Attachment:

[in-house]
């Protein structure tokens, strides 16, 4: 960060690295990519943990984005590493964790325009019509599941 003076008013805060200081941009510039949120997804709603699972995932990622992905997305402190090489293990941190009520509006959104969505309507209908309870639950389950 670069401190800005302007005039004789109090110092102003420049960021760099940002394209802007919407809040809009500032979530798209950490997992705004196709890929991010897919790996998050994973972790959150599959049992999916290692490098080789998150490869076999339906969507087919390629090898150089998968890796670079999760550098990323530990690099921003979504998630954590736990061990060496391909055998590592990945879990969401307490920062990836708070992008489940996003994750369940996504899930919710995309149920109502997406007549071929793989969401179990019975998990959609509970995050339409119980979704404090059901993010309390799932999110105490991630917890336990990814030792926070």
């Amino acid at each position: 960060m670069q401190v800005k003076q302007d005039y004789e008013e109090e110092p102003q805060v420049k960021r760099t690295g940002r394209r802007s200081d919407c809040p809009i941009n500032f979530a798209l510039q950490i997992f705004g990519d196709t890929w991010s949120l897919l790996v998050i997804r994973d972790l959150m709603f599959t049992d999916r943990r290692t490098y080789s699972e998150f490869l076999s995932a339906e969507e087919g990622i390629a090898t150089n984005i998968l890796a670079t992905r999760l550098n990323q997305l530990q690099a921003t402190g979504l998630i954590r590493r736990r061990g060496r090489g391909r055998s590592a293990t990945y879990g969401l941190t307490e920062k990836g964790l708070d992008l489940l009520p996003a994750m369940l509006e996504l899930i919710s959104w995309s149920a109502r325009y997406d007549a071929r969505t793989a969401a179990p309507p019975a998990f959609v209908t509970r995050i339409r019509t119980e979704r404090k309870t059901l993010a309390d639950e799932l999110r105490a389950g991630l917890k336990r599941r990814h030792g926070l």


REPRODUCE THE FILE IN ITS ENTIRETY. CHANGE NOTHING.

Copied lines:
[in-house]
């Protein structure tokens, strides 16, 4: 960060690295990519943990984005590493964790325009019509599941 003076008013805060200081941009510039949120997804709603699972995932990622992905997305402190090489293990941190009520509006959104969505309507209908309870639950389950 670069401190800005302007005039004789109090110092102003420049960021760099940002394209802007919407809040809009500032979530798209950490997992705004196709890929991010897919790996998050994973972790959150599959049992999916290692490098080789998150490869076999339906969507087919390629090898150089998968890796670079999760550098990323530990690099921003979504998630954590736990061990060496391909055998590592990945879990969401307490920062990836708070992008489940996003994750369940996504899930919710995309149920109502997406007549071929793989969401179990019975998990959609509970995050339409119980979704404090059901993010309390799932999110105490991630917890336990990814030792926070």
């Amino acid at each position: 960060m670069q401190v800005k003076q302007d005039y004789e008013e109090e110092p102003q805060v420049k960021r760099t690295g940002r394209r802007s200081d919407c809040p809009i941009n500032f979530a798209l510039q950490i997992f705004g990519d196709t890929w991010s949120l897919l790996v998050i997804r994973d972790l959150m709603f599959t049992d999916r943990r290692t490098y080789s699972e998150f490869l076999s995932a339906e969507e087919g990622i390629a090898t150089n984005i998968l890796a670079t992905r999760l550098n990323q997305l530990q690099a921003t402190g979504l998630i954590r590493r736990r061990g060496r090489g391909r055998s590592a293990t990945y879990g969401l941190t307490e920062k990836g964790l708070d992008l489940l009520p996003a994750m369940l509006e996504l899930i919710s959104w995309s149920a109502r325009y997406d007549a071929r969505t793989a969401a179990p309507p019975a998990f959609v209908t509970r995050i339409r019509t119980e979704r404090k309870t059901l993010a309390d639950e799932l999110r105490a389950g991630l917890k336990r599941r990814h030792g926070l």